Not only remove is tricky, any form of change is tricky.SonicTTD wrote:So this basically means that at the current state it could really be very hard to remove newGRF packages from a running game.The red and green blocks are not that nicely separated, the red stuff becomes part of the base, and its information gets spread throughout the green block.
- Updating a newgrf (eg to a new version) means that some of the red data is modified. What is not modified however are derived values (that is, values that are computed from the red data)
- Adding a newgrf may de-activate other newgrf or base data. As such 'adding' is equivalent to 'remove', even though they feel like totally different operations.
It means your idea of "add content" is wrong.SonicTTD wrote:One weird thing that happened when I tried out adding newGRF in a running game with scenario_developer switch turned on, is this one: No matter which newGRF I add, the first thing I notice is that the option to build electrified rails disappears. Thats weird. But I would like to know how such a thing can happen in the first place. This rather seems to me like a weird architecture instead of logical results when the Idea is to let packages add content to the game.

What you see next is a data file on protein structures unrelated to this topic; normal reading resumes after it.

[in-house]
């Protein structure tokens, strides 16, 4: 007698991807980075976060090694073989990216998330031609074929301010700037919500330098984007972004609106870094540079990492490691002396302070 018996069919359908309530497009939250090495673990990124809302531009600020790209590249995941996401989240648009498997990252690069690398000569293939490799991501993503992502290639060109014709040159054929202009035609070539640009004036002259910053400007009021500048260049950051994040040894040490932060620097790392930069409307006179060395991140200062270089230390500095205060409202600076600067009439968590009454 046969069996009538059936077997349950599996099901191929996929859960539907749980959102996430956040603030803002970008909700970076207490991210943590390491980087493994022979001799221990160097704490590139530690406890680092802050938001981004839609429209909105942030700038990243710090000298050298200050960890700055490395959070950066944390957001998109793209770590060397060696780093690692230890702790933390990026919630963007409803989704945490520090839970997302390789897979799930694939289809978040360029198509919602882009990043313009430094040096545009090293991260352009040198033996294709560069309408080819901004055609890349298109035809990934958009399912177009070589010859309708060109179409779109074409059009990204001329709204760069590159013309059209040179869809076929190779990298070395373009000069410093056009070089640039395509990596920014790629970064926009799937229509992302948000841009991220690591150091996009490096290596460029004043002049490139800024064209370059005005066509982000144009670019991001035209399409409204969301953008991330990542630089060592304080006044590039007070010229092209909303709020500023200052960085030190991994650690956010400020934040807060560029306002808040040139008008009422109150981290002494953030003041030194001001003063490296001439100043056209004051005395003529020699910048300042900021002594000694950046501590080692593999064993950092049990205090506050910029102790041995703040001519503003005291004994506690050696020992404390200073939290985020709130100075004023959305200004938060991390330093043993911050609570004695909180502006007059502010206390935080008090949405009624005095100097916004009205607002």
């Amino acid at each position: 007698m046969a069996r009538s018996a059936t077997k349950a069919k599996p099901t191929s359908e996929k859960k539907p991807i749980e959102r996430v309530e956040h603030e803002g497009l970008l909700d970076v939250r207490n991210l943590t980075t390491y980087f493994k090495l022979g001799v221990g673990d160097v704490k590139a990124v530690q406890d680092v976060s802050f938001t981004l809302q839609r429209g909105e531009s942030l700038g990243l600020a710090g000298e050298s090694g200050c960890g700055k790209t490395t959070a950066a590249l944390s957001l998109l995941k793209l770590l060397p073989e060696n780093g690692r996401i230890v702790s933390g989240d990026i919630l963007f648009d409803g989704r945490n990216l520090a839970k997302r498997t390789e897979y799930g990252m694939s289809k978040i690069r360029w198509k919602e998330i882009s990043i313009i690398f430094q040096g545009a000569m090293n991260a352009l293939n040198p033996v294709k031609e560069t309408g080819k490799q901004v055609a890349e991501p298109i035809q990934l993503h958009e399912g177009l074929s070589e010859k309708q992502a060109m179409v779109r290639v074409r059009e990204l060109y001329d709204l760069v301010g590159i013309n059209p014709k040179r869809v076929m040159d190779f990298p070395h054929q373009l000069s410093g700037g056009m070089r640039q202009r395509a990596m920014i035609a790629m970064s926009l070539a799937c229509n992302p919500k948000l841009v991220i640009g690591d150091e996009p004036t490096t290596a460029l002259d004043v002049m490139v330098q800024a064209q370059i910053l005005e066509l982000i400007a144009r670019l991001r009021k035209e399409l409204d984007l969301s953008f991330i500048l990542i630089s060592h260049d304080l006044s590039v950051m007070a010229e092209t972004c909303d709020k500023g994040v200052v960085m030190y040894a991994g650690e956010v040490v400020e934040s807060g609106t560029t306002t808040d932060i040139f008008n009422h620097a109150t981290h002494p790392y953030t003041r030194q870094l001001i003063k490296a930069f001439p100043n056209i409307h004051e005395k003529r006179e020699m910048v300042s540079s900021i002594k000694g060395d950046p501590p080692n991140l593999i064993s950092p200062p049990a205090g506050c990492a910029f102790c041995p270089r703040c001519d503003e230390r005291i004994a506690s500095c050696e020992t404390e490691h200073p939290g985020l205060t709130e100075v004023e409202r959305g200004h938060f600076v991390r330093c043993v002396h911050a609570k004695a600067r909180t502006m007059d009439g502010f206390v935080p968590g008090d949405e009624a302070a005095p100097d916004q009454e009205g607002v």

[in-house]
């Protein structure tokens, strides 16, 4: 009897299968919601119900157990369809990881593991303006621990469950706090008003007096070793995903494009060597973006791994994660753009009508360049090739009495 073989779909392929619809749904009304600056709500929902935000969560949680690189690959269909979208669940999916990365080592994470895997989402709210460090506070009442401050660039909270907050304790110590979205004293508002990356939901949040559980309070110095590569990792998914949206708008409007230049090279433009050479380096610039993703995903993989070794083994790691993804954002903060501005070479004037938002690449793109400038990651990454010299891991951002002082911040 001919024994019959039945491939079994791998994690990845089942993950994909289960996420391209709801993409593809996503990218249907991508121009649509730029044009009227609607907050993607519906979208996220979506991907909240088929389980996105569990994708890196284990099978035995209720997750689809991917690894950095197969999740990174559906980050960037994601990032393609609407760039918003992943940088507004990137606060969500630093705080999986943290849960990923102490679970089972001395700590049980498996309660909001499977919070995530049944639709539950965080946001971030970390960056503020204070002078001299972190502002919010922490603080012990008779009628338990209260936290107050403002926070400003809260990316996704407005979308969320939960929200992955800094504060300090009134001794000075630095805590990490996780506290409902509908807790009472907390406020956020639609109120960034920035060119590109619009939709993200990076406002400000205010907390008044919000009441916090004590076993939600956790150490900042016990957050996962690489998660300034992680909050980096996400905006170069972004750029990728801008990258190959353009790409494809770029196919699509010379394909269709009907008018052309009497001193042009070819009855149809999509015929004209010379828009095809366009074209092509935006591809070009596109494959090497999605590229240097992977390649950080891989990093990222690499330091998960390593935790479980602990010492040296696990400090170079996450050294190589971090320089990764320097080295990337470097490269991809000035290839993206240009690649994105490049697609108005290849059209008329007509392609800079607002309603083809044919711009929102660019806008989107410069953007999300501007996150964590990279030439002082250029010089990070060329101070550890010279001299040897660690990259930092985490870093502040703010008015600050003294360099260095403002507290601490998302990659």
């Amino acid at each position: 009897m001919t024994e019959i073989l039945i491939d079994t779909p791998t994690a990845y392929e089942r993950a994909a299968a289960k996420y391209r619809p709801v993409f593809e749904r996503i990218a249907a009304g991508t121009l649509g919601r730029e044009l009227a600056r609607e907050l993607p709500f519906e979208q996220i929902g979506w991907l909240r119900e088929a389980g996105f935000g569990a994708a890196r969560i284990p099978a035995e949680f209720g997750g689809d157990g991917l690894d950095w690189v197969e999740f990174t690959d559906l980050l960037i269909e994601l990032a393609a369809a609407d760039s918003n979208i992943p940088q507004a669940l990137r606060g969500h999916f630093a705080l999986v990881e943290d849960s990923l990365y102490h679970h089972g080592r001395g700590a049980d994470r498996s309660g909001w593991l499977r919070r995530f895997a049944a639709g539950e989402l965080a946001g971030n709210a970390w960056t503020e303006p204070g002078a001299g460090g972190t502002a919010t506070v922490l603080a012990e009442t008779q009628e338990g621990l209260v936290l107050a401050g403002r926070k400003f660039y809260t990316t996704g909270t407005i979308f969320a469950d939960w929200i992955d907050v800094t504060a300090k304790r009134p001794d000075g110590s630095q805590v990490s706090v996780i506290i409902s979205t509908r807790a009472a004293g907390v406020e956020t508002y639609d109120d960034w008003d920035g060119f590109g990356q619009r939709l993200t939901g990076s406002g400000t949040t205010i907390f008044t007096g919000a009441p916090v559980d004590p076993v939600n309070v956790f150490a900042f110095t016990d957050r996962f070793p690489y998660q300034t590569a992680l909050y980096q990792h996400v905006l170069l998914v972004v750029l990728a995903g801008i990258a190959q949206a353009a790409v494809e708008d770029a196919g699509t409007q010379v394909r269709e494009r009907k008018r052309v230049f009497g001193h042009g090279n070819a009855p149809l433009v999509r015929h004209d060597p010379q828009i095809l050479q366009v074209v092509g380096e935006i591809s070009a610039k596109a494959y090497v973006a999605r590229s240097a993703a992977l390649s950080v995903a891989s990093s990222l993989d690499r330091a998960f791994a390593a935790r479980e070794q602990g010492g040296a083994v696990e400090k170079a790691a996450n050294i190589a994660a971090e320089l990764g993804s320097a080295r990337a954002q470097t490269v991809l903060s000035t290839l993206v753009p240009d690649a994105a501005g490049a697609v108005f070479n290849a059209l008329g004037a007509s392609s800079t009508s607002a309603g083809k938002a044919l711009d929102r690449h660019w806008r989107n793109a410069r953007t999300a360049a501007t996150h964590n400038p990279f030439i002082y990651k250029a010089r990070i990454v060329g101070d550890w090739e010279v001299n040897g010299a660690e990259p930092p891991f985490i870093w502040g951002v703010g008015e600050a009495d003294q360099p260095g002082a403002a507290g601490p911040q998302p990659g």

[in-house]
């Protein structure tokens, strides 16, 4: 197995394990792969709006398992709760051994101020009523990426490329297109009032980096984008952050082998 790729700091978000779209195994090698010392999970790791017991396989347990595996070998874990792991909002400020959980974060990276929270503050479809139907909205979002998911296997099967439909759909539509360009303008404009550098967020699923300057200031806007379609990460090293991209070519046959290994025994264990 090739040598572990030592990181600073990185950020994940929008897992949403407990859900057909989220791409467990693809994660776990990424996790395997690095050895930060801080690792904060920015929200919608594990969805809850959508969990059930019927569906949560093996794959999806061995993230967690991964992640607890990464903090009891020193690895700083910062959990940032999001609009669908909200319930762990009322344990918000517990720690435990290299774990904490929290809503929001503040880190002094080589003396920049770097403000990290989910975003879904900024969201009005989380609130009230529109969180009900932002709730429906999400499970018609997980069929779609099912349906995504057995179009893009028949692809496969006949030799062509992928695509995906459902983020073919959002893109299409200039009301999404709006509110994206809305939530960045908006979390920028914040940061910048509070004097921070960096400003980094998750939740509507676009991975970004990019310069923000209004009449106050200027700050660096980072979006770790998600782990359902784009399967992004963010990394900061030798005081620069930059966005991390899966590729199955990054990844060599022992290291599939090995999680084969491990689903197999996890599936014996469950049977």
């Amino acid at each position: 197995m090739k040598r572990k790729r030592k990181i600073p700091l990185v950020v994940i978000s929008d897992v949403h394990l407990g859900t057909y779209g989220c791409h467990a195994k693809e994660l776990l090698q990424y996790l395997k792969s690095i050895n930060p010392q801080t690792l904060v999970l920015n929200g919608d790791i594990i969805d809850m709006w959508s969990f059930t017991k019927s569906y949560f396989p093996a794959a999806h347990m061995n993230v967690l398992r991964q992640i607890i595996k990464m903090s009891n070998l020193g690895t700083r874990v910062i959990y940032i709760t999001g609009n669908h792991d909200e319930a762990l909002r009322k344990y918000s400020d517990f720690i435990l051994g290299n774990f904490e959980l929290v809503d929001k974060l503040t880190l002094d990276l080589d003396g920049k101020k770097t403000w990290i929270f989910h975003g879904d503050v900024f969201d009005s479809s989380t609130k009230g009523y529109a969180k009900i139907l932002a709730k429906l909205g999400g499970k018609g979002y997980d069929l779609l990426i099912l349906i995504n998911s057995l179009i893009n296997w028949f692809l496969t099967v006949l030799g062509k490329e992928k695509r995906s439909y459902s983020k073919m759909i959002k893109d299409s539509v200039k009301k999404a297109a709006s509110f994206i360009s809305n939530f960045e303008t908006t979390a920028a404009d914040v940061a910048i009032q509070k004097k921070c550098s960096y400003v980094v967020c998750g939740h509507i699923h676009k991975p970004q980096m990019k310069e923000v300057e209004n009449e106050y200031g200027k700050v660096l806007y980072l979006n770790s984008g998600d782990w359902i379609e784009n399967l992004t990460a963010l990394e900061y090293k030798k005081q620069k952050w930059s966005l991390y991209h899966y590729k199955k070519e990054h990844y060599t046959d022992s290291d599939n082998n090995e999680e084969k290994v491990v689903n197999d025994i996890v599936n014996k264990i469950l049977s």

NewGRF is not about adding content, it gets assimilated into the base. There is no distinction between 'base' and 'addon' internally. As such the 'red' blocks don't exist, the base just grows a bit and soaks up the red blocks completely.
We considered making a better separation, but building a wall between base and newgrfs means that every access needs to go through that wall, which would kill performance (even today without wall, getting images from a newgrf is already a problem, see FS#4934). In addition, NewGRFs are so powerful that the effort would fail due to the incredible complexity, or you'd have to drop some NewGRF functionality. The latter of course means some NewGRFs don't work any more.
So, the only way out to get a robust/stable program was to drop the ability to change the world while playing. For some reason however, users refuse to accept that limit (unlike the zillion other limits that the program has), and abuse developer settings.